Raphael, Santi

Raphael, Santi, celebrated painter, sculptor, and architect, born at Urbino, son of a painter; studied under Perugino for several years, visited Florence in 1504, and chiefly lived there till 1508, when he was called to Rome by Pope Julius II., where he spent the rest of his short life and founded a school, several of the members of which became eminent in art; he was one of the greatest of artists, and his works were numerous and varied, which included frescoes, cartoons, madonnas, portraits, easel pictures, drawings, &c., besides sculpture and architectural designs, and all within the brief period of 37 years; he had nearly finished “The Transfiguration” when he died of fever caught in the excavations of Rome; he was what might be called a learned artist, and his works were the fruits of the study of the masters that preceded him, particularly Perugino and the Florentines, and only in the end might his work be called his own; it is for this reason that modern Pre-Raphaelitism is so called, as presumed to be observant of the simple dictum of Ruskin, “Look at Nature with your own eyes, and paint only what yourselves see” (1483-1520). See Pre-Raphaelitism.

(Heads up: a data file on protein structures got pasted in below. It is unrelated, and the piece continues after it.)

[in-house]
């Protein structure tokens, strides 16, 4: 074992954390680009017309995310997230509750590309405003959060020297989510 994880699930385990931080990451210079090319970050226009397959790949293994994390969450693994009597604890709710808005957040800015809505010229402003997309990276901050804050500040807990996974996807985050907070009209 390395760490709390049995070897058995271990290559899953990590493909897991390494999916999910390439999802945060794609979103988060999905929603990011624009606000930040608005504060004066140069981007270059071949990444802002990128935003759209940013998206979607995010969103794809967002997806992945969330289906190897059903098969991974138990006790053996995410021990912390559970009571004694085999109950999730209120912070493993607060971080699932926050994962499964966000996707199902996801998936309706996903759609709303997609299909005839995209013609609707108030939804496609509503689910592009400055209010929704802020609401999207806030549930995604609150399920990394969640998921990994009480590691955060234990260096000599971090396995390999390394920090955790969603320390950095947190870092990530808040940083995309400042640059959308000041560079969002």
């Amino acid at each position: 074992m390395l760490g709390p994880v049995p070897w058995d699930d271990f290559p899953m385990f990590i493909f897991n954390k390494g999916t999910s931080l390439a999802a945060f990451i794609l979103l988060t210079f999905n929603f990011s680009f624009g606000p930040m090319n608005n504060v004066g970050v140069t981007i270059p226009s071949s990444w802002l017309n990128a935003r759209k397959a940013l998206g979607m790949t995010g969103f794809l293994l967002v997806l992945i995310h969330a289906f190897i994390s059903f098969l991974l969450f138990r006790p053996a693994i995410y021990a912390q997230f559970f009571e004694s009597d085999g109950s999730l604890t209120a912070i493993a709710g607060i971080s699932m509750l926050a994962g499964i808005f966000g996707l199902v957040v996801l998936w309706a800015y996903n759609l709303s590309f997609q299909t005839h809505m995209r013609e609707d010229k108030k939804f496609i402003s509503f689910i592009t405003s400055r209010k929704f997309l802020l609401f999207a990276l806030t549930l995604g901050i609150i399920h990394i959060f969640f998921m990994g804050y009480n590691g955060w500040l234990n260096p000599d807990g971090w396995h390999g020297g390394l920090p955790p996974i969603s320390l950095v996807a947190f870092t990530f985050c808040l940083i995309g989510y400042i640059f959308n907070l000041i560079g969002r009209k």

Definition taken from The Nuttall Encyclopædia, edited by the Reverend James Wood (1907)

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